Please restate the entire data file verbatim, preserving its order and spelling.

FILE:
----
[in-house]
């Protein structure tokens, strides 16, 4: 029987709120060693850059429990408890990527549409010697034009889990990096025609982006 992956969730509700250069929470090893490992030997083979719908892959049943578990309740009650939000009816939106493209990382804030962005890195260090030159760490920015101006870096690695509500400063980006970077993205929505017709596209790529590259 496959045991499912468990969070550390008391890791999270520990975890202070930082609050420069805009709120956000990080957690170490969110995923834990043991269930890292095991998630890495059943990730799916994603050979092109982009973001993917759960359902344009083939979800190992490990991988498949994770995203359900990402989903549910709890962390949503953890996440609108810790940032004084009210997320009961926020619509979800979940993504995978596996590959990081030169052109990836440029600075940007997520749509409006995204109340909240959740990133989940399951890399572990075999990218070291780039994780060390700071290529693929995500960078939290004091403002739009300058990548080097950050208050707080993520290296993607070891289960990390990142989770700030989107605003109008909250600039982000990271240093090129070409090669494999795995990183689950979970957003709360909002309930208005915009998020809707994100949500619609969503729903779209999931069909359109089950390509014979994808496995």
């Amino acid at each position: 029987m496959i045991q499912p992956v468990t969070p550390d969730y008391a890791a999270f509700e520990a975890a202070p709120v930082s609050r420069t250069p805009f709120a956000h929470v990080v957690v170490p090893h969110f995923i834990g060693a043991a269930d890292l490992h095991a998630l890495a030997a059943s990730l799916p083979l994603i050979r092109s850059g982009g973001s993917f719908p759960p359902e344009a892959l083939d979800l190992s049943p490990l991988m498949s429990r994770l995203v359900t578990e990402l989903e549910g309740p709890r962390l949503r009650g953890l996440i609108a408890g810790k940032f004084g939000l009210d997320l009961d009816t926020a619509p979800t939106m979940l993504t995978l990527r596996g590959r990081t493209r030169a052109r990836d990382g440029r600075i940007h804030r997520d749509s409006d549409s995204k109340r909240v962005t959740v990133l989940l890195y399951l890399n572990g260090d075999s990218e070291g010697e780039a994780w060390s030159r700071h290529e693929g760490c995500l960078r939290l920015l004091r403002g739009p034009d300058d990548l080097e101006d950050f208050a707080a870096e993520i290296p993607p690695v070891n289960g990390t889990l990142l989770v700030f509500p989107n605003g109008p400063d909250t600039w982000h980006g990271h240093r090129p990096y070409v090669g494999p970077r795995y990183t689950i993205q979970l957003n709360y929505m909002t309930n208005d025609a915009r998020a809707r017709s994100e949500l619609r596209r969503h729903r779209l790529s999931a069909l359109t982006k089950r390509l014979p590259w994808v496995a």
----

[in-house]
């Protein structure tokens, strides 16, 4: 029987709120060693850059429990408890990527549409010697034009889990990096025609982006 992956969730509700250069929470090893490992030997083979719908892959049943578990309740009650939000009816939106493209990382804030962005890195260090030159760490920015101006870096690695509500400063980006970077993205929505017709596209790529590259 496959045991499912468990969070550390008391890791999270520990975890202070930082609050420069805009709120956000990080957690170490969110995923834990043991269930890292095991998630890495059943990730799916994603050979092109982009973001993917759960359902344009083939979800190992490990991988498949994770995203359900990402989903549910709890962390949503953890996440609108810790940032004084009210997320009961926020619509979800979940993504995978596996590959990081030169052109990836440029600075940007997520749509409006995204109340909240959740990133989940399951890399572990075999990218070291780039994780060390700071290529693929995500960078939290004091403002739009300058990548080097950050208050707080993520290296993607070891289960990390990142989770700030989107605003109008909250600039982000990271240093090129070409090669494999795995990183689950979970957003709360909002309930208005915009998020809707994100949500619609969503729903779209999931069909359109089950390509014979994808496995």
């Amino acid at each position: 029987m496959i045991q499912p992956v468990t969070p550390d969730y008391a890791a999270f509700e520990a975890a202070p709120v930082s609050r420069t250069p805009f709120a956000h929470v990080v957690v170490p090893h969110f995923i834990g060693a043991a269930d890292l490992h095991a998630l890495a030997a059943s990730l799916p083979l994603i050979r092109s850059g982009g973001s993917f719908p759960p359902e344009a892959l083939d979800l190992s049943p490990l991988m498949s429990r994770l995203v359900t578990e990402l989903e549910g309740p709890r962390l949503r009650g953890l996440i609108a408890g810790k940032f004084g939000l009210d997320l009961d009816t926020a619509p979800t939106m979940l993504t995978l990527r596996g590959r990081t493209r030169a052109r990836d990382g440029r600075i940007h804030r997520d749509s409006d549409s995204k109340r909240v962005t959740v990133l989940l890195y399951l890399n572990g260090d075999s990218e070291g010697e780039a994780w060390s030159r700071h290529e693929g760490c995500l960078r939290l920015l004091r403002g739009p034009d300058d990548l080097e101006d950050f208050a707080a870096e993520i290296p993607p690695v070891n289960g990390t889990l990142l989770v700030f509500p989107n605003g109008p400063d909250t600039w982000h980006g990271h240093r090129p990096y070409v090669g494999p970077r795995y990183t689950i993205q979970l957003n709360y929505m909002t309930n208005d025609a915009r998020a809707r017709s994100e949500l619609r596209r969503h729903r779209l790529s999931a069909l359109t982006k089950r390509l014979p590259w994808v496995a």